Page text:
I try to focus on the positive, but hemophilia makes it difficult

A mother shares her journey from negativity to resilience

Cazandra Campos-MacDonald avatar

by Cazandra Campos-MacDonald |

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When I was a young woman, I was very negative. I would look ahead to a situation and immediately imagine the possible pitfalls. I never considered everything would work according to plan. When plans went better than expected, it was a bonus. As a former glass-half-empty kind of person, I now try to focus on first seeing the good in every situation. But I’m not always successful.

My new approach of positive thinking was tested when I became a mom and learned that my son had hemophilia. I never dreamed I’d have a child with a chronic illness. Ten years later, having a second son with hemophilia was devastating.

I’m glad I didn’t know back then that I was a hemophilia carrier. If I had, my pregnancies might’ve been filled with fear and doubt instead of joy for the new life to come. I’d simply hoped for my sons to have 10 fingers and 10 toes.

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Currently, I’m in a negative place. Actually, I’m pretty angry.

My youngest son, Caeleb, is a senior in high school. For me, senior year was idyllic, involving parties, decorating floats for homecoming, dances, pizza, band trips, and football games. I wanted the same for my sons.

But when Caeleb hears me talk about high school, he cocks his head to the side in disbelief. Instead of driving, going to parties, and hanging out with friends, his senior year has been filled with physical pain, an ankle surgery, and numerous missed days of school because of lingering complications of his joint bleeds. Caeleb is having a difficult time looking to the future.

My oldest son, Julian, struggled with school as well. Bullies in middle and high school hurt him physically and emotionally. There was a period when he didn’t speak about school because it was too painful. He eventually earned his bachelor’s degree, but it was a difficult journey.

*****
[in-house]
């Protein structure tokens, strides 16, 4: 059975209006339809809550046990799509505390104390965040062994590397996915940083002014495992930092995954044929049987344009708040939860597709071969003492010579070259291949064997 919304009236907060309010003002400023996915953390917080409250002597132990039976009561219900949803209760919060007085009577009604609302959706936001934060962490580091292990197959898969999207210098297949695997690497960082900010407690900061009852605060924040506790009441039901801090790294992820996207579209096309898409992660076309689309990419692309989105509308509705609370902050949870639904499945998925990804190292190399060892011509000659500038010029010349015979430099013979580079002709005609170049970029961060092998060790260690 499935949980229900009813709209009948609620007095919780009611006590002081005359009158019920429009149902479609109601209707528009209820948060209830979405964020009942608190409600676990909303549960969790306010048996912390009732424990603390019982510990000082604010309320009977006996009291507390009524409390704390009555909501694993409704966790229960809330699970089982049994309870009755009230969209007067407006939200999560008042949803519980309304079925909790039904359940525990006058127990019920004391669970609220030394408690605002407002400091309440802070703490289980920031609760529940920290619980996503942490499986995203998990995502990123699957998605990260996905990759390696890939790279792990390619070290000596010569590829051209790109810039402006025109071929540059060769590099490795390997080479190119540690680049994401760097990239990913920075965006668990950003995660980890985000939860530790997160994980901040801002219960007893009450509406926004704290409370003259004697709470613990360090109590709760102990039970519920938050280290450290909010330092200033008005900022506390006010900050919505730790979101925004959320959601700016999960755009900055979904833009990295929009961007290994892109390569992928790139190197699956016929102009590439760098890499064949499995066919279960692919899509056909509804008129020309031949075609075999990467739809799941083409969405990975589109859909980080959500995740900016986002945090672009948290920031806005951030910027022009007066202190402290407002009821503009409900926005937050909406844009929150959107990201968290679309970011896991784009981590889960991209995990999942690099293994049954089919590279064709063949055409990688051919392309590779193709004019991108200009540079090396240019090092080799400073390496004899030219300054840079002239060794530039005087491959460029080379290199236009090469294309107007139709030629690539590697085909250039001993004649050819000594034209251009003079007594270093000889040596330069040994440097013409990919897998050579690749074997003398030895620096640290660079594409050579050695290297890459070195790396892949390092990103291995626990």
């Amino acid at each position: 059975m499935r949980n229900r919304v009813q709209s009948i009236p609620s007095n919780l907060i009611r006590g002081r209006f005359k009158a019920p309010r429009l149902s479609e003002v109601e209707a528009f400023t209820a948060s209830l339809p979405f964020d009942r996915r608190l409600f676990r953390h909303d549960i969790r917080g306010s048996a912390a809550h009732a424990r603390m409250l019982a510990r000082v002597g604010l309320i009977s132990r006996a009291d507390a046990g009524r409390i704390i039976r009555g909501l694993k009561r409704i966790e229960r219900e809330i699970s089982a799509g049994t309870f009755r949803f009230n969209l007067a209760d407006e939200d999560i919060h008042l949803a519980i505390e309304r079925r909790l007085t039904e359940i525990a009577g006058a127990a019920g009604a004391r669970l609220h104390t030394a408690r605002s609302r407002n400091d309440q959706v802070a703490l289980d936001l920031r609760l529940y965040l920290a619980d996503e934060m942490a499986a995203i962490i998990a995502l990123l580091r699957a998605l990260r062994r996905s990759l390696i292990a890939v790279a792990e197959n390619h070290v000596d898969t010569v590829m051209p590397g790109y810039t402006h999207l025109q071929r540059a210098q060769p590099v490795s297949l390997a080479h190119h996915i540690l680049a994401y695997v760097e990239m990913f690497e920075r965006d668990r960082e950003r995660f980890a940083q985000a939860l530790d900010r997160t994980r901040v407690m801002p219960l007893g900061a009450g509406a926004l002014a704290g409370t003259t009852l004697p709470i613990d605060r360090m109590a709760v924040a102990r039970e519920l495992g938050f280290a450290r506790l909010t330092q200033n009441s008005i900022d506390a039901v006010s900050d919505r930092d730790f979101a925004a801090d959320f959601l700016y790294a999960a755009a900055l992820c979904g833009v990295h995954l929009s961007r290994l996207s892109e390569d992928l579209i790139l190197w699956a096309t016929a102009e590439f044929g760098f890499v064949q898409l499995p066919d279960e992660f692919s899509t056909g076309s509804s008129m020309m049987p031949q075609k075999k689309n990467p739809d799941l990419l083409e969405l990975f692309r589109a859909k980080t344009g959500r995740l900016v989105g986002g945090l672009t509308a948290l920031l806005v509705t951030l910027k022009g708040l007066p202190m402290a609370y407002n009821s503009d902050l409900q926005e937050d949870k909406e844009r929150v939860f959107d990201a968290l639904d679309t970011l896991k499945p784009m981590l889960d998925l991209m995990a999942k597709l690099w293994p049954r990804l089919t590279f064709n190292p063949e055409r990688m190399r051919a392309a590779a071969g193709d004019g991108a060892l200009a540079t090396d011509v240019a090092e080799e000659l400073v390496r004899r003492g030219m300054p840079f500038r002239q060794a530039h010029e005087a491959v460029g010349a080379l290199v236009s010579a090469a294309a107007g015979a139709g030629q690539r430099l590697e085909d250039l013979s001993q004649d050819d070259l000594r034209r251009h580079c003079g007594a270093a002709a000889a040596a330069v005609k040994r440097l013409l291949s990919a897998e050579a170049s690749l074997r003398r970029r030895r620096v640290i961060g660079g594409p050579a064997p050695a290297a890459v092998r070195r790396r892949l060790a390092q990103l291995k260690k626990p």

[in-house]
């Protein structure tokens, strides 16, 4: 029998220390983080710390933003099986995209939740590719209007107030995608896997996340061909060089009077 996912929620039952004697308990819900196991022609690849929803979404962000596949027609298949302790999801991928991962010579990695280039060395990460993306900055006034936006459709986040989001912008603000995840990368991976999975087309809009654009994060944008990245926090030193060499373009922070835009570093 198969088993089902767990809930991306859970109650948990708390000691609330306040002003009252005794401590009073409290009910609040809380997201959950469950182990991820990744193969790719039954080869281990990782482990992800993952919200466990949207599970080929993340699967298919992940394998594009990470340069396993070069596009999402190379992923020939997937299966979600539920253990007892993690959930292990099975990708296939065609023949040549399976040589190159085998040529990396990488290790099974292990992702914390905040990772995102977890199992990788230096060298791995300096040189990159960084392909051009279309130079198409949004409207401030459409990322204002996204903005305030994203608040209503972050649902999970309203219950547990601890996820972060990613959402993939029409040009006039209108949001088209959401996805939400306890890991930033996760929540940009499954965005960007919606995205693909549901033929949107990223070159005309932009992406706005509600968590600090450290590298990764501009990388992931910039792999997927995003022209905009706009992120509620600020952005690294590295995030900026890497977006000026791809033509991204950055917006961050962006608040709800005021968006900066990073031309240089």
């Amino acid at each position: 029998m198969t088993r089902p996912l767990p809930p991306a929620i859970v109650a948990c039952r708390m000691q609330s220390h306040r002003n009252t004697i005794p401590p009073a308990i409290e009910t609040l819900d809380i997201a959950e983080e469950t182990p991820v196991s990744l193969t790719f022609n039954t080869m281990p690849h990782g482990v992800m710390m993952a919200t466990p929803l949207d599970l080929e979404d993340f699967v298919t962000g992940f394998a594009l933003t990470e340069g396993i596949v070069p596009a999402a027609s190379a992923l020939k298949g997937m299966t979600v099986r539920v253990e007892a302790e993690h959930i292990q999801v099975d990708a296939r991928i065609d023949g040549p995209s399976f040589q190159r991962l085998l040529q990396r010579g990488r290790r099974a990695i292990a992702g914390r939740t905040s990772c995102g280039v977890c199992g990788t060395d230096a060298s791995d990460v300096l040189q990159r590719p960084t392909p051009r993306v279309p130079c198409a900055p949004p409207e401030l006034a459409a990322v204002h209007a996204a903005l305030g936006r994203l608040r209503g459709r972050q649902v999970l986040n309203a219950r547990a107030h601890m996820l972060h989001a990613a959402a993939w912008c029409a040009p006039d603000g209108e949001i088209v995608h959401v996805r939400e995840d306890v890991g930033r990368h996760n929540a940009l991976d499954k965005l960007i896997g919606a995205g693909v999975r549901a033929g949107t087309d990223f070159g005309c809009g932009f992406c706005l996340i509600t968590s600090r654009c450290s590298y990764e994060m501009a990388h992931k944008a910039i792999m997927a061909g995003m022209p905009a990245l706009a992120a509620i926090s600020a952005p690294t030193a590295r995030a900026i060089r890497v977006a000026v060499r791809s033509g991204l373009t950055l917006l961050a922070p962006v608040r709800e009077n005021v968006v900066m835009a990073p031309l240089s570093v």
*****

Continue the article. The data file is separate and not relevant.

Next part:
When Julian was diagnosed with severe hemophilia A in 1996, people in the community warned me not to be overprotective. There are some moms who keep such a tight rein on their children with bleeding disorders that the kids end up not participating in extracurricular activities. I vowed not to be one of those moms.

But what’s disappointing is that none of Caeleb’s bleeds were even caused by his participation in activities. The bleeds into his right knee and ankle were often spontaneous. There was nothing in his lifestyle for him to adjust. And now, after years of bleeds, hemophilia has taken over his life … again.

I do my best to focus on the positive for my sons. I feel like I need to be the one who holds everything together. I need to be a Spartan cheerleader, but I just don’t have the “perfect cheer” right now. Caeleb is suffering the repercussions of years of bleeds, and my heart aches for him.

Looking to the future is overwhelming. Instead of lining up the possibilities of what could go wrong, it’s time to change my thinking. The tricky part is that while I grieve, I must be the voice that pushes and encourages him.

Note: Hemophilia News Today is strictly a news and information website about the disease. It does not provide medical advice, diagnosis, or treatment. This content is not intended to be a substitute for professional medical advice, diagnosis, or treatment. Always seek the advice of your physician or another qualified health provider with any questions you may have regarding a medical condition. Never disregard professional medical advice or delay in seeking it because of something you have read on this website. The opinions expressed in this column are not those of Hemophilia News Today or its parent company, BioNews, and are intended to spark discussion about issues pertaining to hemophilia.


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